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‘One to keep an eye on’: Covid infections rise across the UK

The Independent logo The Independent 13/03/2022 Samuel Lovett
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Covid infections have increased across all four nations of the UK, reaching record highs in Scotland, as a scientific adviser to the government warned of the need to “keep an eye on” the rising prevalence of the virus.

A total of 2.6 million people caught the disease in the week to 5 March, up from 2.4 million, according to new estimates from the Office for National Statistics.

It is the first time since the end of January that all nations have seen a simultaneous week-on-week increase in infections, and is the clearest indication yet that the virus is once again becoming more prevalent throughout the UK.

Professor Mike Tildesley, an infectious disease modeller and member of a Sage sub-group, said such increases were to be expected following the lifting of Covid restrictions, but warned that the situation needed to be monitored, adding that there was “early concern” at the recent uptick in hospital admissions in England.

However, he acknowledged that keeping “eye on” the growing prevalence of Covid is being hindered by the scaling back of testing and removal of the self-isolation mandate. Of the 2.6 million people estimated to have caught the virus last week, just 290,000 - or 10.9 per cent - of these infections were picked up and reported via the government’s Covid dashboard.


Prof Tildesley said the disparity was “stark” but “unsurprising”. He added: “We're not testing on the same level we were before and, of course, the isolation protocols are not in place as they were before. A lot of people are still isolating voluntarily but some people will not be doing that.

“So we aren’t necessarily going to see a significant resurgence in cases because, of course, people aren't testing. What you may see is what's going on in hospital. And that might be the first point that you start to see it now.

“Previously it was almost like clockwork. You saw a signal in cases. Then you saw a signal in hospital admissions, and then finally you saw a signal in deaths. Now, we're getting to the stage of almost removing that ability to see the signal in cases first, or certainly weakening that ability.”

Video: Prof Whitty warns of 'severe' new COVID variants (Sky News)

For now, although each data release is seven days out of date, the ONS weekly Covid survey remains the most accurate and trusted method for determining the scale of the UK’s fluctuating epidemic in a post-restrictions world.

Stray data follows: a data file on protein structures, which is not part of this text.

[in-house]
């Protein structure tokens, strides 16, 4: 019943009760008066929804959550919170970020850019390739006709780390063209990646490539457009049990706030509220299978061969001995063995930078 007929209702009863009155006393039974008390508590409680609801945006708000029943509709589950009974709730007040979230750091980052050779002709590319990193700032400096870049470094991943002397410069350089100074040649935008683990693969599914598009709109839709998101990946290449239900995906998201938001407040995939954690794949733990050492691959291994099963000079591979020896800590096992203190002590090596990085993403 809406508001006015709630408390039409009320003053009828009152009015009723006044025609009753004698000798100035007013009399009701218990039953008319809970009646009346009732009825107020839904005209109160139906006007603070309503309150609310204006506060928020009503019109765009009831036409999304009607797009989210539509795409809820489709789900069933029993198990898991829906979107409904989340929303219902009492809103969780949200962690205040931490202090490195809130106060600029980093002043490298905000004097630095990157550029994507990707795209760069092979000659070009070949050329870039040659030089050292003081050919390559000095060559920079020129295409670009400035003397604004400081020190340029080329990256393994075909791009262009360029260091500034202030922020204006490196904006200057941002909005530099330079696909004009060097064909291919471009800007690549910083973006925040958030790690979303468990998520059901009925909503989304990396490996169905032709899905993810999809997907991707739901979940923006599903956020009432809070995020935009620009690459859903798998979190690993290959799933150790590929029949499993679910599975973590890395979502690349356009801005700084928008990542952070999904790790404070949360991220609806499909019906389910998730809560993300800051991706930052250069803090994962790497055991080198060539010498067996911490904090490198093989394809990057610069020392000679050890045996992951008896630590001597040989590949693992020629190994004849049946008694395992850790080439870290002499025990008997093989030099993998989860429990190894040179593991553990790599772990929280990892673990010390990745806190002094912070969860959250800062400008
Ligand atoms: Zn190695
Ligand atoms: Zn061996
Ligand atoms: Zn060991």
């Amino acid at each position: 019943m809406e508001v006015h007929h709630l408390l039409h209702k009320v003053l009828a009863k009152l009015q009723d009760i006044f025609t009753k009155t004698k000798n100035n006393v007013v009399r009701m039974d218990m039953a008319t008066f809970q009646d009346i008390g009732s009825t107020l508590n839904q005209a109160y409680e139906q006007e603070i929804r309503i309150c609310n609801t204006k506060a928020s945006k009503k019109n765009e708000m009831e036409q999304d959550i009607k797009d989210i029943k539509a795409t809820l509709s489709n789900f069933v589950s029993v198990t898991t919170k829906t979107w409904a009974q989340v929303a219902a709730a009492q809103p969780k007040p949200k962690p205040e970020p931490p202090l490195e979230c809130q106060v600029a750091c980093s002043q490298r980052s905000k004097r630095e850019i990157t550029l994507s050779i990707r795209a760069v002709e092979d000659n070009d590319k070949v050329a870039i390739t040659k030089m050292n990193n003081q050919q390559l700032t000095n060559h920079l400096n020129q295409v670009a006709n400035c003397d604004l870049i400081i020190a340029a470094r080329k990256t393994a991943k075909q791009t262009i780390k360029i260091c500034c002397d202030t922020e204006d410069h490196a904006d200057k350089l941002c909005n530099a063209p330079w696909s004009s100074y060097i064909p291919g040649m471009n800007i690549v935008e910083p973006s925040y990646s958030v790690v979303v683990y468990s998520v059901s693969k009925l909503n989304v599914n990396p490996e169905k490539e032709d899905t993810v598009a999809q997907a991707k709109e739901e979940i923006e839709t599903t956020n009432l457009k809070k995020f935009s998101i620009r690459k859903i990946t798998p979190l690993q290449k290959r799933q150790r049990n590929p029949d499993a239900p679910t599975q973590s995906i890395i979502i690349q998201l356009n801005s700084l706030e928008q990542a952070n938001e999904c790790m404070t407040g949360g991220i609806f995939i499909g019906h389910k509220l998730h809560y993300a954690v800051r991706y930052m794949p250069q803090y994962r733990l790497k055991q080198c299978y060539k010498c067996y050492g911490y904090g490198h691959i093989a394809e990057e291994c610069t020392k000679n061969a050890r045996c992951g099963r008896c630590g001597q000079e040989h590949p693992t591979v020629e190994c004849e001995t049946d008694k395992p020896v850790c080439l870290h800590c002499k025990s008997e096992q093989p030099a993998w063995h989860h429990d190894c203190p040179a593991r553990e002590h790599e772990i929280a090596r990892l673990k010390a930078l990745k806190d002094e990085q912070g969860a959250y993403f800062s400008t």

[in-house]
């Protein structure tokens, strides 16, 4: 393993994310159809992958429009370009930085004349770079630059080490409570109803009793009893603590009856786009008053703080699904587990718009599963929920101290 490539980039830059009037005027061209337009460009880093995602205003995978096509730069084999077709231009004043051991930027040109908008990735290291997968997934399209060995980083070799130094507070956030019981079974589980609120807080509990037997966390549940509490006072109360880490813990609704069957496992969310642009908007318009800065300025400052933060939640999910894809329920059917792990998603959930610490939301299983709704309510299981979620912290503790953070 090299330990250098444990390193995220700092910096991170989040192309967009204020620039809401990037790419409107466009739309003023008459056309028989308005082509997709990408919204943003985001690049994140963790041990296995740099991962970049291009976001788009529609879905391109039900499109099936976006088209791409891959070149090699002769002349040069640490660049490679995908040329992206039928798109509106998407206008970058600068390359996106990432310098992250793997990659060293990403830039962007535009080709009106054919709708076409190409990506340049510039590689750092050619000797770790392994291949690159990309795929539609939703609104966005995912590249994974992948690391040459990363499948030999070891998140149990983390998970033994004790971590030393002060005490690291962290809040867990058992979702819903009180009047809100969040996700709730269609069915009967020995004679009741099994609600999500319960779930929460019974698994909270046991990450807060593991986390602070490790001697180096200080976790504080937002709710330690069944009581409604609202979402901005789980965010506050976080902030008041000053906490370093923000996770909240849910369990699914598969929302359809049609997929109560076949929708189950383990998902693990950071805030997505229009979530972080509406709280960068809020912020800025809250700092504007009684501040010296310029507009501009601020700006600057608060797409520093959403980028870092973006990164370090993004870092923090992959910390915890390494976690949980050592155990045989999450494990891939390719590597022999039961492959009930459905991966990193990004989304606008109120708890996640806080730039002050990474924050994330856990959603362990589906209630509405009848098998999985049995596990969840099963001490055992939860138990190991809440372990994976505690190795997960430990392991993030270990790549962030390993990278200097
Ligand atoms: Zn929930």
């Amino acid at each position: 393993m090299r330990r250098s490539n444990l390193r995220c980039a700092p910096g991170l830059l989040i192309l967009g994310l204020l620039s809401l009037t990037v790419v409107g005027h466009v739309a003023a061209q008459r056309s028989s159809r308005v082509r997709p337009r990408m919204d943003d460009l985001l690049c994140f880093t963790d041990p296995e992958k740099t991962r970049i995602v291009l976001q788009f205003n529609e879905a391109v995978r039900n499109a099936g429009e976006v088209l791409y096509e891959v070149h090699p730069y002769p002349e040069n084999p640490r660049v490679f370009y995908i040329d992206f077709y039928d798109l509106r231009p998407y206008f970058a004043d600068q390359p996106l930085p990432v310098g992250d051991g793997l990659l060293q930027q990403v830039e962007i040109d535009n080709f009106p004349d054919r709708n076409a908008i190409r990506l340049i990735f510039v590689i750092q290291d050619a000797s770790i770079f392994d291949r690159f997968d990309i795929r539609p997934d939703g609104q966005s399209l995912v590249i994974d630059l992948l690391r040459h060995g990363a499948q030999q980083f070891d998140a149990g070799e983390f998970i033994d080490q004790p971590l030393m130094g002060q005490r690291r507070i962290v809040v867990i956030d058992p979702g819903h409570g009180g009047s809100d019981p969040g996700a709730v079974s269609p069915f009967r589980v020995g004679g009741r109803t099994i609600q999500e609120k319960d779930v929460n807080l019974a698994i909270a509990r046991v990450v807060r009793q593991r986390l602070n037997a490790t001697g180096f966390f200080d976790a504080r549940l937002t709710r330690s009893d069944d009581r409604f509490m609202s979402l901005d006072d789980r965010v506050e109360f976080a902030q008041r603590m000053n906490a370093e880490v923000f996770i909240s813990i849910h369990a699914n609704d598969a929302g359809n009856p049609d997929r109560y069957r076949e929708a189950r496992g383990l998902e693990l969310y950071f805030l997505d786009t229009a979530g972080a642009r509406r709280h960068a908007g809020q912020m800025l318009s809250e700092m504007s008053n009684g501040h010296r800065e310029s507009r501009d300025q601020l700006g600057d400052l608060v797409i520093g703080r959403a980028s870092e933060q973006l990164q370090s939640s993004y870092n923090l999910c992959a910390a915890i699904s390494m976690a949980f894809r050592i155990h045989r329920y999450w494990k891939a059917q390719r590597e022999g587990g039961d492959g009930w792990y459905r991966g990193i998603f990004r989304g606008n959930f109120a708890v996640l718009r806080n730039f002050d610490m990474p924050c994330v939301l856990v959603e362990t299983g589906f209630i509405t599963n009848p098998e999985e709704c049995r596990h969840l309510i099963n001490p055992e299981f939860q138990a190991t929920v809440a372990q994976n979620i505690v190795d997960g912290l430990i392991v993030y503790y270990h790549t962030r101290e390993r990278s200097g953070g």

The rise in prevalence within England - around 2.1 million had Covid last week, up from 1.9 million - comes after three successive weeks of falling infections.

In the North West, East Midlands, West Midlands, East of England and London, the percentage of people testing positive increased in the week ending 5 March, the ONS said. The picture in the remaining regions of England was “uncertain,” it added.

By contrast Scotland has now seen infection levels rise for six weeks in a row, with 299,900 people likely to have had coronavirus last week, the equivalent of one in 18. This is the highest figure for Scotland since estimates began in autumn 2020. The previous record was 297,400 in the first week of this year.

Wales and Northern Ireland both saw a jump in prevalence last week following a period of falling infections, rising to 97,900 and 143,800 respectively.

The percentage of people testing positive has also increased in those aged 25 years and over in the week ending 5 March. Rates are falling in children under the age of 18.

Confirmation of the UK’s growing epidemic comes after data from the UK Health Security Agency (UKHSA) showed that hospital admissions also increased between 28 February and 6 March, with the highest rates reported in the South West of England.

“Early concern obviously is what's going on with hospitals, they are going back up now,” said Prof Tildesley. Admissions rates have increased among all age groups, but are highest among over-85s, at 118.8 per 100,000 people, up week-on-week from 88.8.

However, patient numbers remain well below the levels seen at the peak of the first and second wave of the virus, however.

Prof Tildesley added that it was difficult to predict whether the wider rising trends marked a “small resurgence” which will “calm down again”, or the beginning of a new wave.

“When you have a relaxation of restrictions and things are getting back to normal, you may get resurgences as a result of that, rather than as a result of your typical seasonal behaviour of viruses,” he said. “We may see a little bit of that through the spring and may get mini resurgences based upon different types of behaviour. The hope is that we don't get big waves going in over the summer.

“Again, we've got the vaccination status to think about as well. We've got potential for waving from boosters. But it’s all ifs, buts and maybes at this point. It’s too early to tell.”

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